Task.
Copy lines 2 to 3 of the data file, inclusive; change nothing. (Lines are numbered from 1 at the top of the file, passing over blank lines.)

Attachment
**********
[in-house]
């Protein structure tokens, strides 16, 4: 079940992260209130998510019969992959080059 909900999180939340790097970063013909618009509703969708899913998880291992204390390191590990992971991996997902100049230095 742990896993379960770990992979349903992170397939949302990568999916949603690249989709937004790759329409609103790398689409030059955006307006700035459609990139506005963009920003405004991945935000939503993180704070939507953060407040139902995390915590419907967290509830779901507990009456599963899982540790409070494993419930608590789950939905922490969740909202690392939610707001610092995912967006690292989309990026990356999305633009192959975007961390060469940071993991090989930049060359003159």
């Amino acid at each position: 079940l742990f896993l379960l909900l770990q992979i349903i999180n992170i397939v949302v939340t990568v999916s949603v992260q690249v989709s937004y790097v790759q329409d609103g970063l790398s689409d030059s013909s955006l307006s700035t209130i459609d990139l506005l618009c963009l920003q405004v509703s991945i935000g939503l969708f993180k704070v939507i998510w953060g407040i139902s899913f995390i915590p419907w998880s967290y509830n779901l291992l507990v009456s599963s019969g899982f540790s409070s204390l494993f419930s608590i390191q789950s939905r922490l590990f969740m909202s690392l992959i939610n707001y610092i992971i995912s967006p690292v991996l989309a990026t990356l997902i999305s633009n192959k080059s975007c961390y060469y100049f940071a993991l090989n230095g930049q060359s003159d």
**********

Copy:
């Protein structure tokens, strides 16, 4: 079940992260209130998510019969992959080059 909900999180939340790097970063013909618009509703969708899913998880291992204390390191590990992971991996997902100049230095 742990896993379960770990992979349903992170397939949302990568999916949603690249989709937004790759329409609103790398689409030059955006307006700035459609990139506005963009920003405004991945935000939503993180704070939507953060407040139902995390915590419907967290509830779901507990009456599963899982540790409070494993419930608590789950939905922490969740909202690392939610707001610092995912967006690292989309990026990356999305633009192959975007961390060469940071993991090989930049060359003159």
């Amino acid at each position: 079940l742990f896993l379960l909900l770990q992979i349903i999180n992170i397939v949302v939340t990568v999916s949603v992260q690249v989709s937004y790097v790759q329409d609103g970063l790398s689409d030059s013909s955006l307006s700035t209130i459609d990139l506005l618009c963009l920003q405004v509703s991945i935000g939503l969708f993180k704070v939507i998510w953060g407040i139902s899913f995390i915590p419907w998880s967290y509830n779901l291992l507990v009456s599963s019969g899982f540790s409070s204390l494993f419930s608590i390191q789950s939905r922490l590990f969740m909202s690392l992959i939610n707001y610092i992971i995912s967006p690292v991996l989309a990026t990356l997902i999305s633009n192959k080059s975007c961390y060469y100049f940071a993991l090989n230095g930049q060359s003159d």